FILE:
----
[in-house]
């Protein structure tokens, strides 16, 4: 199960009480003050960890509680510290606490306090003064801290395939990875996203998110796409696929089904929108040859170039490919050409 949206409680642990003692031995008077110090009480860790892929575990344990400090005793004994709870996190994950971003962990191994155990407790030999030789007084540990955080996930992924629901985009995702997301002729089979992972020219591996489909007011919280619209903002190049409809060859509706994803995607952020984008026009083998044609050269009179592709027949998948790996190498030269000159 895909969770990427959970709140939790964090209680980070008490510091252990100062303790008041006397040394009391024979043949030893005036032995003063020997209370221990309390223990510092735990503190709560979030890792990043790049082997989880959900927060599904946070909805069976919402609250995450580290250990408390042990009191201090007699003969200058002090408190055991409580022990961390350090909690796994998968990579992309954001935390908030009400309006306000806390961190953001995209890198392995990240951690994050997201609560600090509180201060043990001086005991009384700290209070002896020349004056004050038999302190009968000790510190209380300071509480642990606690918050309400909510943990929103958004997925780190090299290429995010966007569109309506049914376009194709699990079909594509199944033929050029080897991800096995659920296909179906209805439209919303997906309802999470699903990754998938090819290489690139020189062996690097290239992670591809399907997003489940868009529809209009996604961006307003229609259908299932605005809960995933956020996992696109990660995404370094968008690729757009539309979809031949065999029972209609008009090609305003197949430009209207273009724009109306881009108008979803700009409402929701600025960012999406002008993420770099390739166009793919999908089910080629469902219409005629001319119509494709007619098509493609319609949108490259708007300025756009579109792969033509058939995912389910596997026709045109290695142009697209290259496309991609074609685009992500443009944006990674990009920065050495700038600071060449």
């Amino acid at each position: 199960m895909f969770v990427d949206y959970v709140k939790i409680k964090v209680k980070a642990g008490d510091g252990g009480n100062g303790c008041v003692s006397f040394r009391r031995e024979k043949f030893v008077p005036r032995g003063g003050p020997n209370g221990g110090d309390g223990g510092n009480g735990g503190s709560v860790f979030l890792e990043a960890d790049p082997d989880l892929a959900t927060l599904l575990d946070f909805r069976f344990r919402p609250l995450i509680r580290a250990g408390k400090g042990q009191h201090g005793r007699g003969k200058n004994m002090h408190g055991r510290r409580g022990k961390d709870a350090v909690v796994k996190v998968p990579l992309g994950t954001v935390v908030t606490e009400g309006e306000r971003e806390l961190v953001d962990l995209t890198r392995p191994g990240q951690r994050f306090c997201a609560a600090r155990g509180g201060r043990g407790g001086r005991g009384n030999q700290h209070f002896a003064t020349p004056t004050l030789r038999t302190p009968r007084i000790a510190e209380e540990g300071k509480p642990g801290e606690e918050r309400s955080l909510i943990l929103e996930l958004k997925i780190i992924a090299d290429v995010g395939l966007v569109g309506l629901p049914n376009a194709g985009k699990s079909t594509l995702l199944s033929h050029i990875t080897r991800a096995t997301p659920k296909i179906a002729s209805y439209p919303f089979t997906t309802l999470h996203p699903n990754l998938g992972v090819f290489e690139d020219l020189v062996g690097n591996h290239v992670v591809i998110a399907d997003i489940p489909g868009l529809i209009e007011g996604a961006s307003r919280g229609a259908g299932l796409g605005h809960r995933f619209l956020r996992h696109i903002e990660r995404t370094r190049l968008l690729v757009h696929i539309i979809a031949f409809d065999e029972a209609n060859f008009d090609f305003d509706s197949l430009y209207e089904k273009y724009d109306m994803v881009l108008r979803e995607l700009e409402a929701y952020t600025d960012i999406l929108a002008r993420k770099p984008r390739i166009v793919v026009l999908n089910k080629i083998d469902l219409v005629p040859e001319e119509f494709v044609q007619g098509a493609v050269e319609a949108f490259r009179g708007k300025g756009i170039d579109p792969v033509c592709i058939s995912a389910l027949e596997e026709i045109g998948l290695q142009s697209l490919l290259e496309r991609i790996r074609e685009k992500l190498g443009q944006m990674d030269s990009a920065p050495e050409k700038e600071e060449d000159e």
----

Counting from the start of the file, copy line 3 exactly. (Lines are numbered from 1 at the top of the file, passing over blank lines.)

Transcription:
């Amino acid at each position: 199960m895909f969770v990427d949206y959970v709140k939790i409680k964090v209680k980070a642990g008490d510091g252990g009480n100062g303790c008041v003692s006397f040394r009391r031995e024979k043949f030893v008077p005036r032995g003063g003050p020997n209370g221990g110090d309390g223990g510092n009480g735990g503190s709560v860790f979030l890792e990043a960890d790049p082997d989880l892929a959900t927060l599904l575990d946070f909805r069976f344990r919402p609250l995450i509680r580290a250990g408390k400090g042990q009191h201090g005793r007699g003969k200058n004994m002090h408190g055991r510290r409580g022990k961390d709870a350090v909690v796994k996190v998968p990579l992309g994950t954001v935390v908030t606490e009400g309006e306000r971003e806390l961190v953001d962990l995209t890198r392995p191994g990240q951690r994050f306090c997201a609560a600090r155990g509180g201060r043990g407790g001086r005991g009384n030999q700290h209070f002896a003064t020349p004056t004050l030789r038999t302190p009968r007084i000790a510190e209380e540990g300071k509480p642990g801290e606690e918050r309400s955080l909510i943990l929103e996930l958004k997925i780190i992924a090299d290429v995010g395939l966007v569109g309506l629901p049914n376009a194709g985009k699990s079909t594509l995702l199944s033929h050029i990875t080897r991800a096995t997301p659920k296909i179906a002729s209805y439209p919303f089979t997906t309802l999470h996203p699903n990754l998938g992972v090819f290489e690139d020219l020189v062996g690097n591996h290239v992670v591809i998110a399907d997003i489940p489909g868009l529809i209009e007011g996604a961006s307003r919280g229609a259908g299932l796409g605005h809960r995933f619209l956020r996992h696109i903002e990660r995404t370094r190049l968008l690729v757009h696929i539309i979809a031949f409809d065999e029972a209609n060859f008009d090609f305003d509706s197949l430009y209207e089904k273009y724009d109306m994803v881009l108008r979803e995607l700009e409402a929701y952020t600025d960012i999406l929108a002008r993420k770099p984008r390739i166009v793919v026009l999908n089910k080629i083998d469902l219409v005629p040859e001319e119509f494709v044609q007619g098509a493609v050269e319609a949108f490259r009179g708007k300025g756009i170039d579109p792969v033509c592709i058939s995912a389910l027949e596997e026709i045109g998948l290695q142009s697209l490919l290259e496309r991609i790996r074609e685009k992500l190498g443009q944006m990674d030269s990009a920065p050495e050409k700038e600071e060449d000159e």